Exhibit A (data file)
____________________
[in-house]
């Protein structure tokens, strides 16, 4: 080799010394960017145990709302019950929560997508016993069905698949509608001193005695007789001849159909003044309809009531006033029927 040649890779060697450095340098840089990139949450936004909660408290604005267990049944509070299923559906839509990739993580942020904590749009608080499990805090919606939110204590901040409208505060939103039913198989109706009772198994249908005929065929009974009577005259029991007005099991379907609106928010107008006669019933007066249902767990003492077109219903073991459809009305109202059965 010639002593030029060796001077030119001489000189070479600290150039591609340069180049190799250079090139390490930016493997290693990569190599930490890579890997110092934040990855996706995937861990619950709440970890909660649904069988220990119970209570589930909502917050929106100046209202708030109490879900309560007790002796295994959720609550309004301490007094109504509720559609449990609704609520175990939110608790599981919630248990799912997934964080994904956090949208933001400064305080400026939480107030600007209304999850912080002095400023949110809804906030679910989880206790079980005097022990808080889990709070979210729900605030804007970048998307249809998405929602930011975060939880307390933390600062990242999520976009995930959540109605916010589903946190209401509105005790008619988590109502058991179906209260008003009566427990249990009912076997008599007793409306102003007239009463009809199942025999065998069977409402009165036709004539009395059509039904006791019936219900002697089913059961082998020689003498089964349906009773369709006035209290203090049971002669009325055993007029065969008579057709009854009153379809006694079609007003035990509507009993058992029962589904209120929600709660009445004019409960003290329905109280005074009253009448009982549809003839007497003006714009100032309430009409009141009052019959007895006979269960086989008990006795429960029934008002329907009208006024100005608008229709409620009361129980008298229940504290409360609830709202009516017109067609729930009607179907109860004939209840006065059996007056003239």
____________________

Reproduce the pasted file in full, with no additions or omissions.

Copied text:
[in-house]
């Protein structure tokens, strides 16, 4: 080799010394960017145990709302019950929560997508016993069905698949509608001193005695007789001849159909003044309809009531006033029927 040649890779060697450095340098840089990139949450936004909660408290604005267990049944509070299923559906839509990739993580942020904590749009608080499990805090919606939110204590901040409208505060939103039913198989109706009772198994249908005929065929009974009577005259029991007005099991379907609106928010107008006669019933007066249902767990003492077109219903073991459809009305109202059965 010639002593030029060796001077030119001489000189070479600290150039591609340069180049190799250079090139390490930016493997290693990569190599930490890579890997110092934040990855996706995937861990619950709440970890909660649904069988220990119970209570589930909502917050929106100046209202708030109490879900309560007790002796295994959720609550309004301490007094109504509720559609449990609704609520175990939110608790599981919630248990799912997934964080994904956090949208933001400064305080400026939480107030600007209304999850912080002095400023949110809804906030679910989880206790079980005097022990808080889990709070979210729900605030804007970048998307249809998405929602930011975060939880307390933390600062990242999520976009995930959540109605916010589903946190209401509105005790008619988590109502058991179906209260008003009566427990249990009912076997008599007793409306102003007239009463009809199942025999065998069977409402009165036709004539009395059509039904006791019936219900002697089913059961082998020689003498089964349906009773369709006035209290203090049971002669009325055993007029065969008579057709009854009153379809006694079609007003035990509507009993058992029962589904209120929600709660009445004019409960003290329905109280005074009253009448009982549809003839007497003006714009100032309430009409009141009052019959007895006979269960086989008990006795429960029934008002329907009208006024100005608008229709409620009361129980008298229940504290409360609830709202009516017109067609729930009607179907109860004939209840006065059996007056003239």